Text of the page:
Anyway, the fun times gossiping come to a screeching halt (and please, do emphasize screeching - Aura’s screaming is over-the-top and hideously annoying) when a dead body falls out of the locker. This would be the nameless boy who served as a snack for Darla in the opening scene.

Commentary: Pathetically, it took me forever and multiple repeated viewings to realize this was Darla-victim-guy. I had totally forgotten about him that fast. And oh-my-god! Aura - SHUT UP.

Scene 10: We cut to lunch period and Buffy meets up with Willow outside on a bench. Poor, cute Willow - still a doormat here. But, Buffy is actually there to talk to Willow rather than just tell her to get lost so she can have the bench, as Willow assumes. But, it’s not all Buffy is a swell gal… she actually wants to tap Will’s mind to get caught up on the schoolwork she’s missed, starting the year late and all.

Willow inadvertently drops a major clue that all isn’t normal at Sunnydale here by mentioning that the new librarian is new, too. Along with that wacky Vamp-book, Buffy quickly realizes that he’s not just a librarian.

Xander and Jesse arrive after this info-dump and are painful. Especially Xander, who babbles. But, he also has a chance to return Buffy’s weird piece of sharpened wood he picked up in the hallway from the spilled bag. She makes a lame excuse about it being the ‘in’ thing in L.A., pepper spray now being so passé. And, it’s overwhelmingly obvious that Xan is already smitten with Buffy, while Jesse just thinks she’s cute.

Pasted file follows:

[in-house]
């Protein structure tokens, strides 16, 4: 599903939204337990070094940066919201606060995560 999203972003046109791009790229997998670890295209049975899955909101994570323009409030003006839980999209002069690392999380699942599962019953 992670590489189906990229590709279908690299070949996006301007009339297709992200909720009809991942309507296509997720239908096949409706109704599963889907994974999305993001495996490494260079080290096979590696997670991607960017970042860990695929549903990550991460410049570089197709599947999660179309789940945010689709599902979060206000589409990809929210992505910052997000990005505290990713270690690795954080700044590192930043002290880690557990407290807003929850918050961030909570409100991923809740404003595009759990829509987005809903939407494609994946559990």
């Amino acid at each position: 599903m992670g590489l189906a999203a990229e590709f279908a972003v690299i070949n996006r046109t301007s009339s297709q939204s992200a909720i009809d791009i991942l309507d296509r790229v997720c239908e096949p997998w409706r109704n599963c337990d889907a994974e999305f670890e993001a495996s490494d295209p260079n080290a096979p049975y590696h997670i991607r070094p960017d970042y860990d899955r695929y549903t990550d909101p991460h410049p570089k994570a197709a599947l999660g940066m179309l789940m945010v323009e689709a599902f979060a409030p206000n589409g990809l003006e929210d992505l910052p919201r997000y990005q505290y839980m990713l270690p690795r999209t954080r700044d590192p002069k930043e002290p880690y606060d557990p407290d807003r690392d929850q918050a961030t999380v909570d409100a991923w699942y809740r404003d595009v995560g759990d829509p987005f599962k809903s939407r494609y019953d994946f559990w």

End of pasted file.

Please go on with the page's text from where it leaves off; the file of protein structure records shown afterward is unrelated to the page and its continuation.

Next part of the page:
Poor Xander - with those long shaggy bangs, you’ve got no chance. Really, his hair is awful, and so is Willow’s.

The best part of this whole scene? Cordelia’s entrance. I love her in this scene… she’s cutting, but not so god-awful cruel like the water fountain scene or the upcoming Computer Lab scene.

I especially like her response to the obviously smitten Jesse: a single hand in his direction and an “Oh, please.

But even better… (at Buffy), “I hate to interrupt your downward mobility….

She informs the group of the extreme dead guy found in Aura’s locker. A dead body which Buffy has just a few too many questions about.

And, on the re-watch, keep your eye on Eric Balfour who does some really nice “reacting acting” to Charisma… especially when she delivers the ‘downward mobility’ line.

  Jesse, the 'best friend' we dare not speak of... ever again.